You want to do this for at minimum a whole week, but preferably a month so that you can get a really accurate picture of everything you’re doing and how long it’s taking you.

My own mentor actually includes tasks in your home or personal life in this exercise too, because a lot of us are spending a lot of time doing really low value tasks that could be outsourced to free up time that would then convert to more money if you had that time to devote to your work.

Anyway – once you’ve completed the time sucking monster exercise, you then need to break down all the tasks you do into the main functional areas of your business (and life). So it might be Marketing as a headline area and within that you might spend time creating content, schedule or engaging on social media, writing and sending emails, updating your website, setting up or managing advertising campaigns, attending an expo or trade show, making phone calls to stockists, and so on. 

Operationally, you might spend time picking and packing orders, responding to customer service enquiries, placing orders for inventory, dealing with suppliers or logistics providers and so on. 

So get the full list documented and work out how much time you’re spending doing each task in your business.

Then you need to think about the potential value those tasks has for your business. By this, I mean – if you do this work, what potential does it have to grow your revenue? If you spend time putting together a new promotional campaign, or creating a new product to launch, then these activities are likely to have a really big potential impact on your revenue. 

Then there would be tasks like picking and packing orders, responding to customer service emails, scheduling content on social media and the likes, that are all really necessary to the ongoing success of your business, but they just need to get done. They’re not as likely to have a really big impact on your growth if you do these tasks yourself. 

What you want to end up with is a list of really time sucking tasks that you’re doing yourself but that aren’t really likely to have a great impact on your growth potential, and that by continuing to do these tasks yourself you are literally robbing yourself of the chance to grow because that time is not being spent on high-growth activities. 

The opportunity cost of you spending all your time on busy but low impact activities is huge. 

I still do this exercise every now and then, and I’ve been in business for 15 years now. Anytime I notice myself becoming a bottleneck in the business, I do it again to help me work out where the opportunities exist to get more leverage into my time and make sure I’m spending my time on the highest impact work.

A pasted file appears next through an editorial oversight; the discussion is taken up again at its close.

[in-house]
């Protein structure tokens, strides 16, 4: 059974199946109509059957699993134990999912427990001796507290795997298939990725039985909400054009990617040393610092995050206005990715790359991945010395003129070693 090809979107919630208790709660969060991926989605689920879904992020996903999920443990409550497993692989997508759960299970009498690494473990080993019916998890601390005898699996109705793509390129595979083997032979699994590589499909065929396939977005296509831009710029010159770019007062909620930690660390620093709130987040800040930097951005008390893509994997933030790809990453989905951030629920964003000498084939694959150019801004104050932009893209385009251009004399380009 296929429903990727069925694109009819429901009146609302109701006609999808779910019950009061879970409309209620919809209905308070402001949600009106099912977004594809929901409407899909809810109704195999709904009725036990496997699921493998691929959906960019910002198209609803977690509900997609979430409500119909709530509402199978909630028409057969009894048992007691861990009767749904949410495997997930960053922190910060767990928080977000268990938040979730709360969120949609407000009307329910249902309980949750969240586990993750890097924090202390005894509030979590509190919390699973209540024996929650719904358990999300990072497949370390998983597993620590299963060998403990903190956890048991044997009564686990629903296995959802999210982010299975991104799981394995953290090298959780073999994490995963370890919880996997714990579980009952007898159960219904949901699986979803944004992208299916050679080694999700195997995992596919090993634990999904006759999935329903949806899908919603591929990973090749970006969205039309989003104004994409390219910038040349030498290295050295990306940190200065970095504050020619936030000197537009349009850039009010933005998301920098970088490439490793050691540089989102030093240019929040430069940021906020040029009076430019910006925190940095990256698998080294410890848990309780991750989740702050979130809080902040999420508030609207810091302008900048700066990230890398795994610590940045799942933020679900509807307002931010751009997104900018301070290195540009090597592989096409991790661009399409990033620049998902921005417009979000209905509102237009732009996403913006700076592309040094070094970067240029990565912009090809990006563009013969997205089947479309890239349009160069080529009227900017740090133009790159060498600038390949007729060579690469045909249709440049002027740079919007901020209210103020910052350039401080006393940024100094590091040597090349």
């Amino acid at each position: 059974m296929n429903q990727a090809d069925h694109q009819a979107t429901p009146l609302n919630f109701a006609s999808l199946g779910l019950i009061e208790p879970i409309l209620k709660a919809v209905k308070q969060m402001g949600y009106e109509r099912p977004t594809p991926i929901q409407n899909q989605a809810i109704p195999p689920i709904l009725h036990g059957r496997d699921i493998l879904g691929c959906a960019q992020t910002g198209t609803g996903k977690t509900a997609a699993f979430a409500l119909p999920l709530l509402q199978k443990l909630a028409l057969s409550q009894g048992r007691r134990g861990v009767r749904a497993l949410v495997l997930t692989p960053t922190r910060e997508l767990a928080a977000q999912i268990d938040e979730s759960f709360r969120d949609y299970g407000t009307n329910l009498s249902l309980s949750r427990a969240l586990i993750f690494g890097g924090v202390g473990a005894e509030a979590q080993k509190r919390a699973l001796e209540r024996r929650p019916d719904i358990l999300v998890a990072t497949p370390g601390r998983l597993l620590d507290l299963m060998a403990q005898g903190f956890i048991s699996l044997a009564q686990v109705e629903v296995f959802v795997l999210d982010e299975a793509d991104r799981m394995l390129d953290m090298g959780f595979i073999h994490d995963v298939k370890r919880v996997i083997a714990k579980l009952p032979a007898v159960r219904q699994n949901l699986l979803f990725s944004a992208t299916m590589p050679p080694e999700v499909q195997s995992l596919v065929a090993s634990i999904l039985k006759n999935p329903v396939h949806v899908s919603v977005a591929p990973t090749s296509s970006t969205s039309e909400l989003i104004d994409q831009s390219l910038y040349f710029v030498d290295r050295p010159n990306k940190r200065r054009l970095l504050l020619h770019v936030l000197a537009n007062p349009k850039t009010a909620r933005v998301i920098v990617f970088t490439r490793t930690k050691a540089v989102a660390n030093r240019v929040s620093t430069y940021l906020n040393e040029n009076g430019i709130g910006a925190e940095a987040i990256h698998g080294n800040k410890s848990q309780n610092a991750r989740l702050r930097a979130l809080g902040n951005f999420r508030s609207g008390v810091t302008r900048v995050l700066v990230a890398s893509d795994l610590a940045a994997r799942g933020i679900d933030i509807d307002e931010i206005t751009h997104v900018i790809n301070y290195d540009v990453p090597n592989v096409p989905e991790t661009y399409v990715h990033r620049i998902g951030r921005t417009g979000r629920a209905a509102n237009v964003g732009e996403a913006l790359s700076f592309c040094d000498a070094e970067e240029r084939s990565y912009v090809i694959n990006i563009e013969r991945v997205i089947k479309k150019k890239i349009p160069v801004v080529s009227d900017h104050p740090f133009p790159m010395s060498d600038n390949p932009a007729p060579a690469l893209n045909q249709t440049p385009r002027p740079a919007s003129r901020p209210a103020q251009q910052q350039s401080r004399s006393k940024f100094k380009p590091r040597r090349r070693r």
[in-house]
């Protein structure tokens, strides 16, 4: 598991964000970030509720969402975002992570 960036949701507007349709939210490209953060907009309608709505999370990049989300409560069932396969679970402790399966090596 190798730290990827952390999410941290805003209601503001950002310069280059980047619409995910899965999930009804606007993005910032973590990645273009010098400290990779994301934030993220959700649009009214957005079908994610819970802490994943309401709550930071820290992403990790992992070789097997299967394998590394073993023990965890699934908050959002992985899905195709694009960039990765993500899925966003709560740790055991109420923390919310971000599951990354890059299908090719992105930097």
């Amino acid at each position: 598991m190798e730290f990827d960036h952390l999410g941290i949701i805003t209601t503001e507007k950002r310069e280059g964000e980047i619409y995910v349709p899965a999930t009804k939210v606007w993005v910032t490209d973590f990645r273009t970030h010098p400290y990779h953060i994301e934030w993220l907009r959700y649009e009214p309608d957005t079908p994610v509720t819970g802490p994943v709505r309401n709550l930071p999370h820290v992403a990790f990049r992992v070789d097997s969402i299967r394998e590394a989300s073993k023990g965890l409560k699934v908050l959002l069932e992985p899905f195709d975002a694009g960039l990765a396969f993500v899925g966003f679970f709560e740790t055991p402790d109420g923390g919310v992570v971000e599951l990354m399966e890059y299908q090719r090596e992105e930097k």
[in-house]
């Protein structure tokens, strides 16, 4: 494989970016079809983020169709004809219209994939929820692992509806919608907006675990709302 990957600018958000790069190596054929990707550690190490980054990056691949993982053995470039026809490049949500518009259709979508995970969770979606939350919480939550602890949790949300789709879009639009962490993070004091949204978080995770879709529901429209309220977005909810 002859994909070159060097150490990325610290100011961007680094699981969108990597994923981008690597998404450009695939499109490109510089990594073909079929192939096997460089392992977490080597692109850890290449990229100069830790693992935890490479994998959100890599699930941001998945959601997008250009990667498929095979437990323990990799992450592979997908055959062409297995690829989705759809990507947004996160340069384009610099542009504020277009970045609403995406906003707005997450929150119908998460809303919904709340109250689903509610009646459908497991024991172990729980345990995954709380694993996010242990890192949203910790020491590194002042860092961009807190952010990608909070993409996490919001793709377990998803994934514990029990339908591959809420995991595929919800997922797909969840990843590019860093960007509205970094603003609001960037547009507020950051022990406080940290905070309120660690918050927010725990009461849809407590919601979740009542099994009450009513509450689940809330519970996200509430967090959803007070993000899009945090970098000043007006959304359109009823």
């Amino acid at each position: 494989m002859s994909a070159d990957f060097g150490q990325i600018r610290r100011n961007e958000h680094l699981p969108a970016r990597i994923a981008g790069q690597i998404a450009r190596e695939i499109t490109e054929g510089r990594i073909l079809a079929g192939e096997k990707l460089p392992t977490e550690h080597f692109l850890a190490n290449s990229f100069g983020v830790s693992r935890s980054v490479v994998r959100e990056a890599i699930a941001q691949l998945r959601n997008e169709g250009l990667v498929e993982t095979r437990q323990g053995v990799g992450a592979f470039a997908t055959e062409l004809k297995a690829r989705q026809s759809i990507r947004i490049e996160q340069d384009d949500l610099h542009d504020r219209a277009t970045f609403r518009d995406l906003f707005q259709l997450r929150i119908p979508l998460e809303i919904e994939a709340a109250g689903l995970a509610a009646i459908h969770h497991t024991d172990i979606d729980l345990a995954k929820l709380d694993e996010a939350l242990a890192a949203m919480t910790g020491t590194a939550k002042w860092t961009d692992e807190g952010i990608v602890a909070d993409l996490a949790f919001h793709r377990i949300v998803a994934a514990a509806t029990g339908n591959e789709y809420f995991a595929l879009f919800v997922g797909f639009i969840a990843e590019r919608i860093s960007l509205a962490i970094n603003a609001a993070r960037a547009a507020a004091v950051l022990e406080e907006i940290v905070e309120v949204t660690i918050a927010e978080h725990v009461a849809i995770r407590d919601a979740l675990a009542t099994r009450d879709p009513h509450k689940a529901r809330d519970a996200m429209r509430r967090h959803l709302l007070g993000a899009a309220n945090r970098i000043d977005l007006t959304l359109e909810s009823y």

The last time I did this exercise I realised that I was literally spending more than 3 hours every day driving my kids too and from the pool. So now my eldest son has the Uber app on his phone and they catch an Uber from school to the pool and then hubby picks them up after he finishes work. The kids are happy and I get my afternoons back, which has been brilliant! 

OK, so when you’ve done the time sucking monster exercise and worked out what you really need to spend your time on and what you need to delegate, then you need to make sure you’re getting other people to do that work for you in the way that you want it done. 

Part of this comes down to choosing the right people to do that work, but that’s not it entirely. You also need to be able to train others to do things how you want them done. 

My daughter, who is 11 and in year 6 at school now, is currently doing an assignment in health where she has to observe me or her Dad making a family meal, write down the ingredients and the method, and then have a think about how she could improve the meal to be more healthy and nutritious.  Then she has to write down her own recipe and cooking method, plus she has to prepare and cook it herself and document herself doing it as part of the assignment.

In a nutshell – this is exactly the same as documenting a system in your business.

Obviously there’s more to it than that. For example when it comes to cooking, you can’t just assume that the person cooking the recipe knows how to cut or prepare food or use the stove or oven and so on. I remember years ago, my boyfriend at the time decided to bake a cake and after reading the recipe that instructed him to ‘cream the butter and sugar’ he proceeded to melt the butter and stir in the sugar. I thought it was hilarious at the time, but he had never baked a cake and didn’t know what it meant. 

So hopefully it’s obvious that there are two stages to getting staff to follow your systems and processes: